“Cinder returns in the second thrilling installment of the New York Times-bestselling Lunar Chronicles. She’s trying to break out of prison—even though if she succeeds, she’ll be the Commonwealth’s most wanted fugitive.
Halfway around the world, Scarlet Benoit’s grandmother is missing. It turns out there are many things Scarlet doesn’t know about her grandmother and the grave danger she has lived in her whole life. When Scarlet encounters Wolf, a street fighter who may have information as to her grandmother’s whereabouts, she has no choice but to trust him, though he clearly has a few dark secrets of his own.
As Scarlet and Wolf work to unravel one mystery, they find another when they cross paths with Cinder. Together, they must stay one step ahead of the vicious Lunar Queen who will do anything to make Prince Kai her husband, her king, her prisoner.”- by Marissa Meyer
We all now know whom Cinder is and how important it is for her to get out of prison and to confront Levana Blackburn. In Scarlet, on the other hand, we do not hear much from Cinder until it is towards the end of the story. This book focuses on Scarlet, her background and her one sole mission to find her grandma. It is supposedly a retake on the “Little Red Riding Hood” story, however; it is far from it. I do not think that Marissa Meyer intended the story to be like that fairy tale either. There are some similarities, such as the red jacket or the wolf and the grandma; however, in this review on tales, you can see that Scarlet is not that sweet innocent little red riding hood. The wolves are after the grandma, but not the one wolf she eventually falls in love with in the story. The entire book is connecting pieces from the past and blending it with the future.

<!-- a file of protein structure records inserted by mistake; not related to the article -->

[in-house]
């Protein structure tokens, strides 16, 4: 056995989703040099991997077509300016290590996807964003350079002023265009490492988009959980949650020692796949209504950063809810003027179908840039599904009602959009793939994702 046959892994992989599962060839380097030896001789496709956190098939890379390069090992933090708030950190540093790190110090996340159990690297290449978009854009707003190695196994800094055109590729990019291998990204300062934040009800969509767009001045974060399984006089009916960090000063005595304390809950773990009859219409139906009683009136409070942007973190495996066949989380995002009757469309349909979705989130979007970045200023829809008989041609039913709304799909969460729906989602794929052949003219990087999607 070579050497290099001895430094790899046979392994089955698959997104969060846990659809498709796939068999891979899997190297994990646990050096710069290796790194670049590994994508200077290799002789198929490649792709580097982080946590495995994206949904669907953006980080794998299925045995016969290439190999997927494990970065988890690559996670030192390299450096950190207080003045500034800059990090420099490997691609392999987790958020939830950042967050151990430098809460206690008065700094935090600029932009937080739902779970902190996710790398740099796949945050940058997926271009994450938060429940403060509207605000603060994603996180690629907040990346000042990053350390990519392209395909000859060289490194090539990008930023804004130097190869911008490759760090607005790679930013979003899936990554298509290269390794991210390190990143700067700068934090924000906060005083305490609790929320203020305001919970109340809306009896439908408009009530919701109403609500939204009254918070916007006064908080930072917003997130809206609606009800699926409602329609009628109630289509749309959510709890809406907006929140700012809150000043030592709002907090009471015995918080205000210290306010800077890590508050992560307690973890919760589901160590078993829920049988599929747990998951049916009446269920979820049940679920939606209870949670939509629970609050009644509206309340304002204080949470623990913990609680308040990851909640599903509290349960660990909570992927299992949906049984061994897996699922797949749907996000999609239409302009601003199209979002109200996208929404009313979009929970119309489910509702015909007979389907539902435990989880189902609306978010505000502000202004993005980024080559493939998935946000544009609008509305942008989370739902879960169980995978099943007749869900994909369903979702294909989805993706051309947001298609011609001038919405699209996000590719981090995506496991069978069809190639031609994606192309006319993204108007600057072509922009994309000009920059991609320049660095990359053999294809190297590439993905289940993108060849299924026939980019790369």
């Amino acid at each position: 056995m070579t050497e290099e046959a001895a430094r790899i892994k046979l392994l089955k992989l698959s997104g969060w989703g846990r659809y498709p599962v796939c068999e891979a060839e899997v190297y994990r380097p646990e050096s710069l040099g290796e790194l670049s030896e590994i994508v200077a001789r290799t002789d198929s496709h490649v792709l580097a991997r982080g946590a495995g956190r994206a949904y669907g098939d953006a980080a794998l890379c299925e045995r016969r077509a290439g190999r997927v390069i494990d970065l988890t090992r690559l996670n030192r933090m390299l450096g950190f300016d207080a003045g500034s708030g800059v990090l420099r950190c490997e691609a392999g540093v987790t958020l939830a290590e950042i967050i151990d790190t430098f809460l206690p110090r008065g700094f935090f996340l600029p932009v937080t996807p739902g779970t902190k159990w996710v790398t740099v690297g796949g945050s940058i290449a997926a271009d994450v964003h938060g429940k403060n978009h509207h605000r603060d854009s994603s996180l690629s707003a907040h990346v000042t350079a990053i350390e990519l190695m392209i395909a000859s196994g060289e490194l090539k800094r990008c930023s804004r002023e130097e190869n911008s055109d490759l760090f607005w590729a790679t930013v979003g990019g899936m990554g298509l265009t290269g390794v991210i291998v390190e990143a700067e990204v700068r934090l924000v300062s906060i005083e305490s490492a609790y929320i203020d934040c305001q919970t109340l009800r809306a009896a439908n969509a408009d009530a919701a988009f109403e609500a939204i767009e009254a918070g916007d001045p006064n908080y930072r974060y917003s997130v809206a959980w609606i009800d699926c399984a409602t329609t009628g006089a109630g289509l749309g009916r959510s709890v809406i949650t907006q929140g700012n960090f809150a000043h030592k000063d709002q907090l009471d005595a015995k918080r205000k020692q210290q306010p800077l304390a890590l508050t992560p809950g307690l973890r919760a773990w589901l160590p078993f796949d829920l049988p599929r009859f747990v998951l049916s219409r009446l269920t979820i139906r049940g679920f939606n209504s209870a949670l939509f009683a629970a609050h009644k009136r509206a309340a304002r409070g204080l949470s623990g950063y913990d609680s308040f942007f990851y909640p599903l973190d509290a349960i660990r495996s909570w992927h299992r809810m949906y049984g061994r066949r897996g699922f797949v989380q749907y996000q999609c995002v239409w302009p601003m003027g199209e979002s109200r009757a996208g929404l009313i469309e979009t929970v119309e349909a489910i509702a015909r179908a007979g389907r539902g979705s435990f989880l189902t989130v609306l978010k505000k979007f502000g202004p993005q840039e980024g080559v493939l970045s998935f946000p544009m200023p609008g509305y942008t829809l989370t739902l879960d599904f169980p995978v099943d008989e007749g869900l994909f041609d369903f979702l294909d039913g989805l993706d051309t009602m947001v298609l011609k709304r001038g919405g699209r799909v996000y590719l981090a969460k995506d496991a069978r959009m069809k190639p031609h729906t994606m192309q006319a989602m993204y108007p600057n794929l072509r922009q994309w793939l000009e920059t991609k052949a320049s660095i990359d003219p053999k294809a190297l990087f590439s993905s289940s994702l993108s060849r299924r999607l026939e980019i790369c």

I found Scarlet very tomboyish. Apparently working on a farm and being abandoned by her father was hard on her and she had to learn to defend herself to survive. Her grandma kept a big secret from her, which I liked. That secret kept her from harm but also made her feel lonelier as she discovers that no one has ever been truthful to her. She is strict, harsh and attempts to hide behind a self-created shield. She does not like to show any emotions of which could jeopardize her stone image.
I liked Michelle Benoit’s story, and how it was all connected to the puzzle, we have been trying to put together from Cinder. This book introduces Throne. He is the “Ryder” character we all know from “Rapunzel.” He is just as funny and a bad boy of course. He brought out a lighter side of the story since Scarlet is almost always angry, harsh and just to the point. I am glad that Throne was in this book, and I think it was a good move from the writer to mix the three characters and slowly move us on to the third book “Cinder.”